New Year's is fast approaching, which means that everyone is gearing up to sit down to write their resolutions for 2013. Unfortunately, most of us aren't usually too successful at sticking to our year-end goals.
So, how can you approach New Year's resolutions differently this year? A fascinating study about the paradox of choice might shed light onto the human behavior behind the New Year's resolution failure rate.
Sheena Iyengar, a professor of business at Columbia University, conducted a well-known study on choice and decisions. She set up a jam-tasting table in a grocery store and offered some shoppers 24 jam choices and other shoppers only six jam choices. On average, customers tasted two types of jams, no matter if they were choosing from the group of 24 or six. However, even though more people stopped by the table with 24 jams, only 3 percent of those actually purchased. Thirty percent of the people who had tasted from the table of six jars actually bought one of the jams.
Another example Barry Schwartz cites in his book The Paralysis of Choice looks at mutual funds being offered by an employer. It is definitely in employees' best interest to join one of the programs. By not participating, they are turning down up to $5,000 per year in employer matching. The study found that for every additional 10 mutual funds an employer offered, the rate of participation went down 2 percent! Why would people turn down this offer when they get more choices? Having too much choice causes paralysis.
What do these experiments tell us? When we have too many choices, we don't take action. Oftentimes this is because having too much choice causes paralysis, so we cannot make any decision at all. More importantly, we spend time thinking about the choices or actions we didn't do, instead of being happy with the one we did. The more choices, the more we feel we failed.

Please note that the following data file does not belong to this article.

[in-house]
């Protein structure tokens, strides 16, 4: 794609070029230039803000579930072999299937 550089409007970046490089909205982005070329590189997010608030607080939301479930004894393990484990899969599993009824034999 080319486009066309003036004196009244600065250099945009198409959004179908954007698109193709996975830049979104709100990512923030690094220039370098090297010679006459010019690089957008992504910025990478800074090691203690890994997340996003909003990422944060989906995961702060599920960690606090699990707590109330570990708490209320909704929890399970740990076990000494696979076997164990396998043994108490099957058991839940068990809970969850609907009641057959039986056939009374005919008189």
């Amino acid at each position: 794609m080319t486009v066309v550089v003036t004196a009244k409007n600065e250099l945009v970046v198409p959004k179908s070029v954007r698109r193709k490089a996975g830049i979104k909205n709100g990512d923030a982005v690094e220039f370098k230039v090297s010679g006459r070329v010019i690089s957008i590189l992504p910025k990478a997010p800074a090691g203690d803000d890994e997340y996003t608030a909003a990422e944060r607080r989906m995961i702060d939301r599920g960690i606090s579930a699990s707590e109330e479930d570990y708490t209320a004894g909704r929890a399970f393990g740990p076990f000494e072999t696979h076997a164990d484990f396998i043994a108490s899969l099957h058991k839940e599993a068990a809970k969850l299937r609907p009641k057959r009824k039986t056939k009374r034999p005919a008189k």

How can this information help us with New Year's resolutions?
1. Pick One Resolution
I know many people try to pick a few different resolutions to work on, but you are better picking one to focus on and going full speed ahead.
2. Break It Into Small Action Steps
Choice paralysis also comes into play when we have a big goal but no idea where to start achieving it. When you sit down to make your goal, outline all of the mini-steps to get there so you do not have too many choices to try to achieve it.
Offer yourself and others less choice and you will be more successful. Happy New Year's!
 Schwartz, Barry. The Paradox of Choice: Why More Is Less. New York: HarperCollins, 2005.
Lehrer, Jonah. How We Decide. Boston: Mariner, 2010.
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